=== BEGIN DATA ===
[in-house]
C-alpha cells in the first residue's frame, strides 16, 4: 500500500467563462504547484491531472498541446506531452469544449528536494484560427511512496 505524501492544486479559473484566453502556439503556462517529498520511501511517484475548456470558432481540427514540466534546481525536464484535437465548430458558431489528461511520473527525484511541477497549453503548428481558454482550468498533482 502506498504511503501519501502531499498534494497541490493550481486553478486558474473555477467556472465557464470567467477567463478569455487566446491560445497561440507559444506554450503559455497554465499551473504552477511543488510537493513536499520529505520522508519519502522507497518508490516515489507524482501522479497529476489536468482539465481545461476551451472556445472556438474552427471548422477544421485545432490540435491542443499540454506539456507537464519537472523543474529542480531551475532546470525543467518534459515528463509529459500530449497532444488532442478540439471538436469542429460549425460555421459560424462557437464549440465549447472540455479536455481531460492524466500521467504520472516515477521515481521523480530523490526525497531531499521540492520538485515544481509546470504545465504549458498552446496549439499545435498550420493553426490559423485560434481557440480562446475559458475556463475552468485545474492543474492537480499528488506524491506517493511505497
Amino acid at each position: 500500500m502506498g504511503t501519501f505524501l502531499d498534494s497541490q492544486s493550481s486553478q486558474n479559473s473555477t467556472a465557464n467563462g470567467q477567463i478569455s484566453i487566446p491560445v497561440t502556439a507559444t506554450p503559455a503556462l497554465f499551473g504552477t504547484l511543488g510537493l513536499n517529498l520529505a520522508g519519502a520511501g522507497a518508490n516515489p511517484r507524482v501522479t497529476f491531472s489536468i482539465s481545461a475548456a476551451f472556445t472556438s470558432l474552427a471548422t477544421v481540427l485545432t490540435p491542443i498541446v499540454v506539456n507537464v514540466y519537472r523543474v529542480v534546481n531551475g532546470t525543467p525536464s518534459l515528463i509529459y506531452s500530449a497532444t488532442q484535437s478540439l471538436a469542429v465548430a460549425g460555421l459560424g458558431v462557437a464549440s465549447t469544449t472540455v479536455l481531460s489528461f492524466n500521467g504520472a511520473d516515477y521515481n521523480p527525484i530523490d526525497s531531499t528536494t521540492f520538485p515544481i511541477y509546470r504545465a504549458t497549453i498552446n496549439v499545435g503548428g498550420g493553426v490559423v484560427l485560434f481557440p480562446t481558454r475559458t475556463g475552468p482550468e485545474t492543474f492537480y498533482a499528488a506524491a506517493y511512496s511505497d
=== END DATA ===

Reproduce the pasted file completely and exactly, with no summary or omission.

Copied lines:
[in-house]
C-alpha cells in the first residue's frame, strides 16, 4: 500500500467563462504547484491531472498541446506531452469544449528536494484560427511512496 505524501492544486479559473484566453502556439503556462517529498520511501511517484475548456470558432481540427514540466534546481525536464484535437465548430458558431489528461511520473527525484511541477497549453503548428481558454482550468498533482 502506498504511503501519501502531499498534494497541490493550481486553478486558474473555477467556472465557464470567467477567463478569455487566446491560445497561440507559444506554450503559455497554465499551473504552477511543488510537493513536499520529505520522508519519502522507497518508490516515489507524482501522479497529476489536468482539465481545461476551451472556445472556438474552427471548422477544421485545432490540435491542443499540454506539456507537464519537472523543474529542480531551475532546470525543467518534459515528463509529459500530449497532444488532442478540439471538436469542429460549425460555421459560424462557437464549440465549447472540455479536455481531460492524466500521467504520472516515477521515481521523480530523490526525497531531499521540492520538485515544481509546470504545465504549458498552446496549439499545435498550420493553426490559423485560434481557440480562446475559458475556463475552468485545474492543474492537480499528488506524491506517493511505497
Amino acid at each position: 500500500m502506498g504511503t501519501f505524501l502531499d498534494s497541490q492544486s493550481s486553478q486558474n479559473s473555477t467556472a465557464n467563462g470567467q477567463i478569455s484566453i487566446p491560445v497561440t502556439a507559444t506554450p503559455a503556462l497554465f499551473g504552477t504547484l511543488g510537493l513536499n517529498l520529505a520522508g519519502a520511501g522507497a518508490n516515489p511517484r507524482v501522479t497529476f491531472s489536468i482539465s481545461a475548456a476551451f472556445t472556438s470558432l474552427a471548422t477544421v481540427l485545432t490540435p491542443i498541446v499540454v506539456n507537464v514540466y519537472r523543474v529542480v534546481n531551475g532546470t525543467p525536464s518534459l515528463i509529459y506531452s500530449a497532444t488532442q484535437s478540439l471538436a469542429v465548430a460549425g460555421l459560424g458558431v462557437a464549440s465549447t469544449t472540455v479536455l481531460s489528461f492524466n500521467g504520472a511520473d516515477y521515481n521523480p527525484i530523490d526525497s531531499t528536494t521540492f520538485p515544481i511541477y509546470r504545465a504549458t497549453i498552446n496549439v499545435g503548428g498550420g493553426v490559423v484560427l485560434f481557440p480562446t481558454r475559458t475556463g475552468p482550468e485545474t492543474f492537480y498533482a499528488a506524491a506517493y511512496s511505497d